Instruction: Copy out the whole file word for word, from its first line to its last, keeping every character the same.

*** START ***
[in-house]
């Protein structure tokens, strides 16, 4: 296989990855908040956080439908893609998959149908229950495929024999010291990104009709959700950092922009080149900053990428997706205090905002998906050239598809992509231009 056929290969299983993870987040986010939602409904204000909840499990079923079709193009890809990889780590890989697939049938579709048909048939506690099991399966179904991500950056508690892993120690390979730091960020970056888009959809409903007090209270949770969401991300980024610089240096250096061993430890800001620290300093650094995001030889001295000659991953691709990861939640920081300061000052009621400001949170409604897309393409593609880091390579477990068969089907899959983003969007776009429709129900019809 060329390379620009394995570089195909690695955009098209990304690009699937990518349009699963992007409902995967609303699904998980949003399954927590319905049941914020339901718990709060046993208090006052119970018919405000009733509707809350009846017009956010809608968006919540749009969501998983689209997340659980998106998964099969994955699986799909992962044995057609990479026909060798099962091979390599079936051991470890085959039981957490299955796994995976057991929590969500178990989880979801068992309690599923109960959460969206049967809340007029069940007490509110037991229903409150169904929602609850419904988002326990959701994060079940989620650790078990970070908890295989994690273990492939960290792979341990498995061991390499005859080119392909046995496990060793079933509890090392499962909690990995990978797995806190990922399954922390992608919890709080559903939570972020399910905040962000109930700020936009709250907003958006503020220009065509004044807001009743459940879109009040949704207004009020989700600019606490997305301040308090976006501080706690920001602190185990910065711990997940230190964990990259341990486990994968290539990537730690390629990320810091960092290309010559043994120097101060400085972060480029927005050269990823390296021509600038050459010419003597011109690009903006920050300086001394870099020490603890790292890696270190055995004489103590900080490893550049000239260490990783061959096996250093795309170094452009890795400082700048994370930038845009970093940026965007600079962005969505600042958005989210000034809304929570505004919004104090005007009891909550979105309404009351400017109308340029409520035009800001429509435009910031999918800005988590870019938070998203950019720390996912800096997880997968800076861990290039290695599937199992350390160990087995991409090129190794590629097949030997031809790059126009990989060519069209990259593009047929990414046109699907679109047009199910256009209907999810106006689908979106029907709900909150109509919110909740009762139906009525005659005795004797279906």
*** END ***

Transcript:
[in-house]
């Protein structure tokens, strides 16, 4: 296989990855908040956080439908893609998959149908229950495929024999010291990104009709959700950092922009080149900053990428997706205090905002998906050239598809992509231009 056929290969299983993870987040986010939602409904204000909840499990079923079709193009890809990889780590890989697939049938579709048909048939506690099991399966179904991500950056508690892993120690390979730091960020970056888009959809409903007090209270949770969401991300980024610089240096250096061993430890800001620290300093650094995001030889001295000659991953691709990861939640920081300061000052009621400001949170409604897309393409593609880091390579477990068969089907899959983003969007776009429709129900019809 060329390379620009394995570089195909690695955009098209990304690009699937990518349009699963992007409902995967609303699904998980949003399954927590319905049941914020339901718990709060046993208090006052119970018919405000009733509707809350009846017009956010809608968006919540749009969501998983689209997340659980998106998964099969994955699986799909992962044995057609990479026909060798099962091979390599079936051991470890085959039981957490299955796994995976057991929590969500178990989880979801068992309690599923109960959460969206049967809340007029069940007490509110037991229903409150169904929602609850419904988002326990959701994060079940989620650790078990970070908890295989994690273990492939960290792979341990498995061991390499005859080119392909046995496990060793079933509890090392499962909690990995990978797995806190990922399954922390992608919890709080559903939570972020399910905040962000109930700020936009709250907003958006503020220009065509004044807001009743459940879109009040949704207004009020989700600019606490997305301040308090976006501080706690920001602190185990910065711990997940230190964990990259341990486990994968290539990537730690390629990320810091960092290309010559043994120097101060400085972060480029927005050269990823390296021509600038050459010419003597011109690009903006920050300086001394870099020490603890790292890696270190055995004489103590900080490893550049000239260490990783061959096996250093795309170094452009890795400082700048994370930038845009970093940026965007600079962005969505600042958005989210000034809304929570505004919004104090005007009891909550979105309404009351400017109308340029409520035009800001429509435009910031999918800005988590870019938070998203950019720390996912800096997880997968800076861990290039290695599937199992350390160990087995991409090129190794590629097949030997031809790059126009990989060519069209990259593009047929990414046109699907679109047009199910256009209907999810106006689908979106029907709900909150109509919110909740009762139906009525005659005795004797279906």